Ancient Greeks and Romans used grease-absorbent earths and sands on clothing; the term “dry-cleaning” was likely coined as a result. Interestingly, this is where the term “fuller’s earth” originated. A fuller was a textile worker who, among other things, kneaded these materials into woollen cloth to absorb oils as part of the finishing process.
Before dry cleaning with solvents was an option, garments were taken apart, cleaned, dyed and reassembled. This is why dry cleaning establishments used to be called “cleaners & dyers”.
In the early days, the most common dry cleaning solvents were flammable and included turpentine, benzene, naphtha, and even gasoline!
The first commercial dry cleaning plant was opened in Paris, France in 1845. Mechanized dry cleaning machines were invented in Scotland about 1869. These operations were later banned from some large cities, including Paris, due to fire concerns.
The trend toward neighbourhood dry cleaning shops was made possible by the development of non-flammable solvents (such as perc) in the 1920s (trichloroethylene), 1930s (perc and carbon tetrachloride). Carbon tetrachloride was discontinued for this use in the 1940s due to concerns over its toxicity.
Self-service, coin-operated dry cleaning facilities using perc were introduced in the 1950s. Imagine the environmental legacy of these operations that required the manual transfer of solvent saturated clothes from the washer to the dryer!
By the 1970s evidence of the health and environmental effects of perc were mounting. This caused concerns in the dry cleaning industry and helped to lead to a decline overall, compounding the effects of the widespread adoption of blue jeans and polyester fashions that were washable at home.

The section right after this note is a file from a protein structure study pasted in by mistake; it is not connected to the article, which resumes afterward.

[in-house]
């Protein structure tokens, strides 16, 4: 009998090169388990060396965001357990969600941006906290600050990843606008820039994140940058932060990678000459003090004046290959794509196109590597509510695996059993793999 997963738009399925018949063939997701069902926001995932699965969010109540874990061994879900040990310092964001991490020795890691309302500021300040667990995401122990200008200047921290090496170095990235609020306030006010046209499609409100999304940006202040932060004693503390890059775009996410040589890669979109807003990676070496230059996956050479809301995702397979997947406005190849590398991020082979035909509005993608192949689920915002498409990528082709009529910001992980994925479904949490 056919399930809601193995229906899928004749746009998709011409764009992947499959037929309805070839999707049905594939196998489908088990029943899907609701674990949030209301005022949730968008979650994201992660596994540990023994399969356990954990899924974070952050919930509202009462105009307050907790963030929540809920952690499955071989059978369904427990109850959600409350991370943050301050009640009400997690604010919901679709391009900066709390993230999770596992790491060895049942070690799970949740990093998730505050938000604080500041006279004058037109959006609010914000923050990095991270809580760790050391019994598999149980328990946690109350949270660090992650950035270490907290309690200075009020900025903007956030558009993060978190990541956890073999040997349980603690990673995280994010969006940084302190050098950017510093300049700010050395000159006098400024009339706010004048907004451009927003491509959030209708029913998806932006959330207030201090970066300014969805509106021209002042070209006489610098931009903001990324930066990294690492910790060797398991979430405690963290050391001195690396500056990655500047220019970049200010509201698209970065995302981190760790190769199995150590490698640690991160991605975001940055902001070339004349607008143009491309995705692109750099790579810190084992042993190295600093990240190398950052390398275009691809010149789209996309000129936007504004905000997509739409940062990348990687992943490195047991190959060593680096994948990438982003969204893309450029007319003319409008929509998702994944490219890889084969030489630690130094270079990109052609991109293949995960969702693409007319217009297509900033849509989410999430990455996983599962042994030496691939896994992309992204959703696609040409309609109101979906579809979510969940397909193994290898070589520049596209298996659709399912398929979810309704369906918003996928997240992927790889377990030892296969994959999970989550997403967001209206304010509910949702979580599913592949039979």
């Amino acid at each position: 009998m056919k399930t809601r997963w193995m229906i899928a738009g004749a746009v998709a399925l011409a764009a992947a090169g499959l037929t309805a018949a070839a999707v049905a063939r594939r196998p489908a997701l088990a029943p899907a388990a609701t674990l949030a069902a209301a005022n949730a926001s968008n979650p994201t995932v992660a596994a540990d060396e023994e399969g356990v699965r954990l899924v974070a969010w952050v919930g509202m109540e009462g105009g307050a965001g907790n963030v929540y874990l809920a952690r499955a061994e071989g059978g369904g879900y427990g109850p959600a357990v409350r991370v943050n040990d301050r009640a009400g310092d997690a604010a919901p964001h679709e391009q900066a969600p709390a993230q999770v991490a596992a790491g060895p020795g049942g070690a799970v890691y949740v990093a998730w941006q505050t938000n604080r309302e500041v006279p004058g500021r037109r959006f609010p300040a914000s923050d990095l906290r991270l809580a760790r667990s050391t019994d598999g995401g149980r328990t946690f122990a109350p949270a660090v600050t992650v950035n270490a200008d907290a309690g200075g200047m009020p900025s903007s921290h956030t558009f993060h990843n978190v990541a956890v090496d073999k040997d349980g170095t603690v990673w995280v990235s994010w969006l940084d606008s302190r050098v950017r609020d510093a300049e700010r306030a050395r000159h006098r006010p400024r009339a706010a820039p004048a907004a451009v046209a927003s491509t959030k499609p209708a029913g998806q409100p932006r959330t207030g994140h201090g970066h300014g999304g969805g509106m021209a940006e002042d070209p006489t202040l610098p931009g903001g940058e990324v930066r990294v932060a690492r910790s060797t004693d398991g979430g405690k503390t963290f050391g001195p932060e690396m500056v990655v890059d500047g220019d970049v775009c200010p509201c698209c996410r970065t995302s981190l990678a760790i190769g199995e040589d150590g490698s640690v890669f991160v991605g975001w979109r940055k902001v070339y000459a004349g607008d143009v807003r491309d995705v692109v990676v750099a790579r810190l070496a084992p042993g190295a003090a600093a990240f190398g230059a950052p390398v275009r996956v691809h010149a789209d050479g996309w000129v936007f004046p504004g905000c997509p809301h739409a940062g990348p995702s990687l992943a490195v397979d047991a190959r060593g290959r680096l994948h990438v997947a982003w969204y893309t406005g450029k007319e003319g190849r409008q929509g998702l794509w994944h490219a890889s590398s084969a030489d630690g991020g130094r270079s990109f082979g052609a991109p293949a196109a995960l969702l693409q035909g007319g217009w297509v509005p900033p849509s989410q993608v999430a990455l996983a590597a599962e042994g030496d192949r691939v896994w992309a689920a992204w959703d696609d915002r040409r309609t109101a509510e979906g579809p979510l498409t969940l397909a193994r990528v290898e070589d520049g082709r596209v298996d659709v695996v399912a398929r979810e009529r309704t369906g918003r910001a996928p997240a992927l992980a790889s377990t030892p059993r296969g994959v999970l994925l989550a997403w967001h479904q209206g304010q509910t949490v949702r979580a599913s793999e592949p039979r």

In the 1980s, fluorinated hydrocarbons, such as trichlorotrifluoroethane, were introduced as dry cleaning solvents in some countries.
About 1 million tonnes of perc were produced globally in 1985. About half as much was produced in 1990.
In 1994 a Priority Substance List review concluded that perc was entering the environment in amounts that may be harmful to the environment.
A Regulation aimed at reducing perc releases into the environment from dry cleaning facilities became a Canadian law in 2003.
Starting in 2007 perc was banned from new dry cleaning machines in California and is currently being phased out entirely there and in many other jurisdictions.
Modern dry cleaning solutions aiming for a “greener” approach include the use of pressurized , liquid carbon dioxide or silicone based cleaning solutions that are considered nontoxic.
Replacing a perc dry cleaning machine today with one using less toxic solvents may cost operators $50,000 to $100,000.